A few years ago, Ukrainians saw on a viral video a border guard "romantically" proposing to his girlfriend, whom his colleagues pranked by detaining for alleged drug trafficking. That is, border guards simply planted a package with white powder on her. How would you comment on this situation? Was this okay, in your opinion?
It was flour. In the army, they say the most frightening thing is a fool with initiatives. It's a mix that no one can deal with effectively. As far as I know, such an unusual proposal was the initiative of the unit, not coordinated with anyone. Of course, I don't support such actions, and border guards mustn't be doing things like that. We all perfectly understand that everything you do in life has consequences. If you violate the law: today, tomorrow, or the day after tomorrow, you will still have to bear responsibility for what you've done.
We had such a case in 2008 when corrupt ex-police officers planted on a foreign millionaire several grams of narcotic substance. It was purely about financial squabbles and trying to get rid of a competitor. And so that man was detained. But then, thanks to the professional work of his lawyers, he managed to find those who did this to him. And, as far as I know, they were punished and thrown behind bars.
How can citizens be sure that things like that won't happen to them?
If any of my subordinates is engaged in illegal activities, my position is clear – they will be punished. Either you trust a person and they are able to do their job honestly, or we have nothing to talk about.
Have you already dismissed or brought anyone to responsibility since the day you were appointed?
Fortunately, I haven't had to dismiss anyone yet. At the moment, I have transferred two colonels to other locations in connection with their possible involvement in illegal activities. But I'm no judge. If the court proves they have been involved, they will be fired. If need be, they'll do jail time. We're not going to cover up corrupt servicemen or help them evade punishment. If a hundred, two hundred, or a thousand of them must be locked up, we're ready for this. The order at the border can only be restored due to principled action, which must be systemic and non-stop, not periodical.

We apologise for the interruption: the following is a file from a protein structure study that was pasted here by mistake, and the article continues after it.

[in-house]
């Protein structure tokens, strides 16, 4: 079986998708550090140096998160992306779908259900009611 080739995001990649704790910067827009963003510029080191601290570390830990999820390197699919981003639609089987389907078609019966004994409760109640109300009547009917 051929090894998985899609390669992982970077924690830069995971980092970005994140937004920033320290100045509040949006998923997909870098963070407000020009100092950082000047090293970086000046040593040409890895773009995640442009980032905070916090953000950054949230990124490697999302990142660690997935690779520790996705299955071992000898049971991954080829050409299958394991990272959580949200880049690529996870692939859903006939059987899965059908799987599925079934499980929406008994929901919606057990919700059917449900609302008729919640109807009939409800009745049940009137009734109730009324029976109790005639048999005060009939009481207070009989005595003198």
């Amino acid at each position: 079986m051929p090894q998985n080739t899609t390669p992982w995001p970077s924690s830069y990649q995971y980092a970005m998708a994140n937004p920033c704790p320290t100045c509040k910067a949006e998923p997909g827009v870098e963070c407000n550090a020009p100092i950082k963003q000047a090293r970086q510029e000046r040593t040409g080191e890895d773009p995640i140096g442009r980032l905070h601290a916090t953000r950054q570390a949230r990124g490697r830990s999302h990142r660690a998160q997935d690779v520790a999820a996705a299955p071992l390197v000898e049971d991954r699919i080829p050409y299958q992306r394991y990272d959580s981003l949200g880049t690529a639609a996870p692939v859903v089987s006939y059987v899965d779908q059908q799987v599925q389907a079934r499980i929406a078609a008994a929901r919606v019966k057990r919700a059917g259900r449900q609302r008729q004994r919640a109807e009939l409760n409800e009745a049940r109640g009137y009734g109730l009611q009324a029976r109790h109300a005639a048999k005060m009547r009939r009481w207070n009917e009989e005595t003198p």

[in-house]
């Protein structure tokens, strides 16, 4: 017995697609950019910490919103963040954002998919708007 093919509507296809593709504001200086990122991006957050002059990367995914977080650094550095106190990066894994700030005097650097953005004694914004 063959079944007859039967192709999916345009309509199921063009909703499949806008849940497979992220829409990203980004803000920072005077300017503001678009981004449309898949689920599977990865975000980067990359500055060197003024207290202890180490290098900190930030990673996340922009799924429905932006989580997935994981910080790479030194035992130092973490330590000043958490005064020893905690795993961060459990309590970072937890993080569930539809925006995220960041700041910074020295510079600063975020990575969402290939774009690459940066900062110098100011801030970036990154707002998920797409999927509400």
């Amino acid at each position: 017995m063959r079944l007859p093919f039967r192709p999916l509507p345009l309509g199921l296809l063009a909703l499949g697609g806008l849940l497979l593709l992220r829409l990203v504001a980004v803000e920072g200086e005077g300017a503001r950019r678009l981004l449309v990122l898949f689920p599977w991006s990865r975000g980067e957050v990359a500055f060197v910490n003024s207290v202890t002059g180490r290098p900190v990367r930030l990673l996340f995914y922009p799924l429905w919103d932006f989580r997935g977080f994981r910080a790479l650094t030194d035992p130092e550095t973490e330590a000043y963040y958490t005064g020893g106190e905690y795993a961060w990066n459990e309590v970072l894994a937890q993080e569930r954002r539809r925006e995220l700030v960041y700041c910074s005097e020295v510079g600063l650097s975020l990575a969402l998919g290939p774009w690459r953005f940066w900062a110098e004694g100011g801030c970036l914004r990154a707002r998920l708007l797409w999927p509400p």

How can border guards' operations be improved and how can you motivate them to be honest at work?
The main reason why employees can go for wrongdoings, in my opinion, is inadequate pay. Border guards, who have just been contracted, receive UAH 9,500 (a little over $300). Do you think this is a normal salary for Kyiv? It's like being in supermarket security. But in security, they work a day and then rest for two, while people are on military service here.
A week ago, on Sunday [June 23], a border guard in Chernivtsi region, who was inspecting vehicles, discovered a double roof in a truck, where a hundred cigarette boxes were hid. That's a big batch. Had he agreed to accept a bribe, he would've received from criminals some $500 tops. So I ordered to award this border guard with a UAH 30,000 (over $1,100) bonus, right at the HQ conference room in front of the entire border guard service. That is, I'm giving him double that sum. And this is legal money from the government. I explain that being honest is at least twice as profitable. I will "buy" honesty of our border guards to make them principled. But this requires funding. A person without motivation cannot be effective.
In order to increase the effectiveness of our inspectors, we offer trainings with the participation of our international partners. European Union provide active assistance. Poland, Latvia, and Lithuania are often involved.
What would be the optimal wage for border guards?
In our opinion, wages for young servicemen who only start serving should start from UAH 15,000. If it's UAH 20,000, that would be great. However, in this regard, everything depends on the amount of funding allocated from the State Border Guard Service from the national budget. At the moment, to fulfill financial obligations before the personnel, we already lack almost UAH 1 billion. And that's without taking into account any ideas of raising wages.